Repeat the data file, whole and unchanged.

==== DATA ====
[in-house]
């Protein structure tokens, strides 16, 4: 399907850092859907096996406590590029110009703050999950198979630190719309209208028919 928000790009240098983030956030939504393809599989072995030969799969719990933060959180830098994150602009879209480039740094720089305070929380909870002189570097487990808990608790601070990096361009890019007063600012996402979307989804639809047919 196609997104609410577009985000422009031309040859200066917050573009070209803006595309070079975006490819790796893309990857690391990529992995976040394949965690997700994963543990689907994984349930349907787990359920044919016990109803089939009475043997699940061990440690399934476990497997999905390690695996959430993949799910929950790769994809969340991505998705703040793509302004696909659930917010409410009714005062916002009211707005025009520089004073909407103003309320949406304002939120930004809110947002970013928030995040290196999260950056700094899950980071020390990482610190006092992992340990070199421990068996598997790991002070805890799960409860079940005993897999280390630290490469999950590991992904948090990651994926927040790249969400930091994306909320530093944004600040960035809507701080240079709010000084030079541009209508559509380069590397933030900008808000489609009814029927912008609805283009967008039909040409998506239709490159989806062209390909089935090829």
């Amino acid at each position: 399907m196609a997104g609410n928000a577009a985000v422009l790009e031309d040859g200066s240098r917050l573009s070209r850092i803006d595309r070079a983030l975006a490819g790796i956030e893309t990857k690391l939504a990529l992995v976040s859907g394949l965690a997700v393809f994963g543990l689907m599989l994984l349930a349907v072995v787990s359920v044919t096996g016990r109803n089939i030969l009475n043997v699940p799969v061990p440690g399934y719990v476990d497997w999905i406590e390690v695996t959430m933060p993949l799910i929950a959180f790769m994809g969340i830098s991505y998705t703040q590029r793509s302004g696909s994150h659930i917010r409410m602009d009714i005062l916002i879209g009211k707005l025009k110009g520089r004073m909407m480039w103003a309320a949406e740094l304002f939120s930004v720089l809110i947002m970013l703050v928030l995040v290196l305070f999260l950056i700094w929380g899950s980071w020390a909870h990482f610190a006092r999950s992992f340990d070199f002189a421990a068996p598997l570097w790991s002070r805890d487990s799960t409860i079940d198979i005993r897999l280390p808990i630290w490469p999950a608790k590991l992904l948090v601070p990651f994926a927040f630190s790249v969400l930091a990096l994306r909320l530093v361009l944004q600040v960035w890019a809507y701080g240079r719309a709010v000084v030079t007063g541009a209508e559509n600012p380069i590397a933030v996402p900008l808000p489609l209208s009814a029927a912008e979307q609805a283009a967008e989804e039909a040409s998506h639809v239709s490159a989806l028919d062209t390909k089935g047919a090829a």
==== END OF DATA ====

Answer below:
[in-house]
């Protein structure tokens, strides 16, 4: 399907850092859907096996406590590029110009703050999950198979630190719309209208028919 928000790009240098983030956030939504393809599989072995030969799969719990933060959180830098994150602009879209480039740094720089305070929380909870002189570097487990808990608790601070990096361009890019007063600012996402979307989804639809047919 196609997104609410577009985000422009031309040859200066917050573009070209803006595309070079975006490819790796893309990857690391990529992995976040394949965690997700994963543990689907994984349930349907787990359920044919016990109803089939009475043997699940061990440690399934476990497997999905390690695996959430993949799910929950790769994809969340991505998705703040793509302004696909659930917010409410009714005062916002009211707005025009520089004073909407103003309320949406304002939120930004809110947002970013928030995040290196999260950056700094899950980071020390990482610190006092992992340990070199421990068996598997790991002070805890799960409860079940005993897999280390630290490469999950590991992904948090990651994926927040790249969400930091994306909320530093944004600040960035809507701080240079709010000084030079541009209508559509380069590397933030900008808000489609009814029927912008609805283009967008039909040409998506239709490159989806062209390909089935090829």
């Amino acid at each position: 399907m196609a997104g609410n928000a577009a985000v422009l790009e031309d040859g200066s240098r917050l573009s070209r850092i803006d595309r070079a983030l975006a490819g790796i956030e893309t990857k690391l939504a990529l992995v976040s859907g394949l965690a997700v393809f994963g543990l689907m599989l994984l349930a349907v072995v787990s359920v044919t096996g016990r109803n089939i030969l009475n043997v699940p799969v061990p440690g399934y719990v476990d497997w999905i406590e390690v695996t959430m933060p993949l799910i929950a959180f790769m994809g969340i830098s991505y998705t703040q590029r793509s302004g696909s994150h659930i917010r409410m602009d009714i005062l916002i879209g009211k707005l025009k110009g520089r004073m909407m480039w103003a309320a949406e740094l304002f939120s930004v720089l809110i947002m970013l703050v928030l995040v290196l305070f999260l950056i700094w929380g899950s980071w020390a909870h990482f610190a006092r999950s992992f340990d070199f002189a421990a068996p598997l570097w790991s002070r805890d487990s799960t409860i079940d198979i005993r897999l280390p808990i630290w490469p999950a608790k590991l992904l948090v601070p990651f994926a927040f630190s790249v969400l930091a990096l994306r909320l530093v361009l944004q600040v960035w890019a809507y701080g240079r719309a709010v000084v030079t007063g541009a209508e559509n600012p380069i590397a933030v996402p900008l808000p489609l209208s009814a029927a912008e979307q609805a283009a967008e989804e039909a040409s998506h639809v239709s490159a989806l028919d062209t390909k089935g047919a090829a």